Projects can have a lot of moving parts and a lot of people making decisions that impact those moving parts. People come with their own set of parts, including their personalities, their productivity and their ability to work well with others in a team environment. Some of these complications are just the way things are, but not all of them. Seems like there are areas where we can try to simplify our projects and avoid being like those drivers who create a lot of noise when they swerve into another lane while making a simple left turn
Watching this driving style got me thinking about the projects I am working on and the people who are members of the project team. Perhaps this need to over-complicate things extends into the project and people realm at work has the same source as people who turn by using your “right of way” lane when the turn lane doesn’t seem big enough. Why is it that a simple turn becomes so difficult to accomplish in a simple way? Why is it that a simple project task becomes so difficult to complete on time and within its scope? Why do some people just make things more complicated than they need to be?
Some people come with the built-in ability to take the shortest, most efficient path to their goals. Other people seem to complicate things for themselves and for others on their way to the same finish line. I read an interesting article about how effective leaders can keep things simple. Authored by Elizabeth Cipolla, the article “Don’t Overcomplicate Your Leadership” points out three simple ways for project leaders to stay focused and follow the simple path.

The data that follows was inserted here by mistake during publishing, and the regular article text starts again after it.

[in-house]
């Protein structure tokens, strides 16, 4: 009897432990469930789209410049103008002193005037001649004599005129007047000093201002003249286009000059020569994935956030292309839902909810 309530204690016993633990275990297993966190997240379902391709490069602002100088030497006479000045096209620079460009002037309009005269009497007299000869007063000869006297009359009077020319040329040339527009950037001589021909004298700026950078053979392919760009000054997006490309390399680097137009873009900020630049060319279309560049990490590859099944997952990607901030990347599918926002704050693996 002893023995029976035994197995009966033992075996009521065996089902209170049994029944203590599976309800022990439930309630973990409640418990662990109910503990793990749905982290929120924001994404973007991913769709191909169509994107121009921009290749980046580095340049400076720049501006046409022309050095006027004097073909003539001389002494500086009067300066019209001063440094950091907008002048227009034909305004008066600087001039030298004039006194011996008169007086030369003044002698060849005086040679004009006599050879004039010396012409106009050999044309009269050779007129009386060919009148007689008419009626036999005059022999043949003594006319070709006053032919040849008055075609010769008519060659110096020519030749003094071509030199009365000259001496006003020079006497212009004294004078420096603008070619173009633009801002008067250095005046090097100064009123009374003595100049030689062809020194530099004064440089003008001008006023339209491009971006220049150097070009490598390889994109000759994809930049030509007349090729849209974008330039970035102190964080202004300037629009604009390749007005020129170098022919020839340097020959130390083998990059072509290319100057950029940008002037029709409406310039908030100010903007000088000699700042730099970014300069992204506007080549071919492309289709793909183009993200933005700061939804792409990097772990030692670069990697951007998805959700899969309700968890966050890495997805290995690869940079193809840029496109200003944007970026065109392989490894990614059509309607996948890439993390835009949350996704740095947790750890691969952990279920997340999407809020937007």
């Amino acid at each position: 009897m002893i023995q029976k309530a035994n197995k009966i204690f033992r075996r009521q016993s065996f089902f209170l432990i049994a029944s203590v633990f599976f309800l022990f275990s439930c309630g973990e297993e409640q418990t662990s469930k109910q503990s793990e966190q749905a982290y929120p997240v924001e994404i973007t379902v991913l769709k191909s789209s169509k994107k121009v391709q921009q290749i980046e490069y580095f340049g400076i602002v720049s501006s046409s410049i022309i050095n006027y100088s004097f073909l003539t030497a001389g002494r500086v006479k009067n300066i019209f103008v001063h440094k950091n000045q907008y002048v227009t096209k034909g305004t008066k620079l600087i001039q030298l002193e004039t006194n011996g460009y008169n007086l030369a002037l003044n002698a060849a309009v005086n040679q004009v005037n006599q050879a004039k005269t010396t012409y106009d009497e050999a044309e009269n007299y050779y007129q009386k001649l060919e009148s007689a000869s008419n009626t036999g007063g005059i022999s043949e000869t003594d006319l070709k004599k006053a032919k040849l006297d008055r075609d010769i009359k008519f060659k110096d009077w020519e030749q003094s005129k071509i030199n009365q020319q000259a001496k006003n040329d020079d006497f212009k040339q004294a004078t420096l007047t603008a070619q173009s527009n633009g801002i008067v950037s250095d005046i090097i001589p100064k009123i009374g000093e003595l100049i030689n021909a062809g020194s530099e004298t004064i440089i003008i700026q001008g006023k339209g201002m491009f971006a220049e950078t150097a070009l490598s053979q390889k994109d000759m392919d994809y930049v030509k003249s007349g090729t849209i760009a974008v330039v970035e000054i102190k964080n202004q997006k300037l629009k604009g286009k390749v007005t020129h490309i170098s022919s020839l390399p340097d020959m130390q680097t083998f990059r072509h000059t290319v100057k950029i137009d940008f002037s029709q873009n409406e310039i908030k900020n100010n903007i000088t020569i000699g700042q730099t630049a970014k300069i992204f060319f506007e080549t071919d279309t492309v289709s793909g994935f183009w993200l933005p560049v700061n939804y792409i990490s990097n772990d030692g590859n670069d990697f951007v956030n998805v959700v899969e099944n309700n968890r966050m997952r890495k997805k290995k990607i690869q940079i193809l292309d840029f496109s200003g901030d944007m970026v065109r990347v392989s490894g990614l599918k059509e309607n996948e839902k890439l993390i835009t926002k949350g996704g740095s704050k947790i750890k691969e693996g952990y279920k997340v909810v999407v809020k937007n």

1. Just act. When people make a mistake, discuss what happened and find a solution with the individual or with the team. Then you can move on and get the real work done for your project.
2. Shut up. Listen to your team and to your people. Sometimes their ideas about what we are doing and how we are doing it are the right way (and the simplest way) to get ‘er done on our projects.
3. React to fact. Watch the emotion and react to the facts and the logic of the situation versus the emotions that can get in the way of effective decision-making and problem-solving on our projects.
My car driving experiences lately have been entertaining to say the least. I have watched other drivers take simple turns to the left or the right and make them into overly complicated efforts. This is especially true when they swerve out of their turn lane into my lane and force me to swerve my own vehicle in order not to have a collision. What’s up with these folks? I think they need to “react to fact” and stay in their own turn lane for everyone’s sake and safety!
Happy simplification and welcome to the project’s “no swerve” zone!
Reference: Cipolla, Elizabeth, “Don’t Overcomplicate Your Leadership”, The Post Journal, 22 September 2013, retrieved from http://www.post-journal.com/page/content.detail/id/628610/Don-t-Overcomplicate-Your-Leadership.html?nav=5003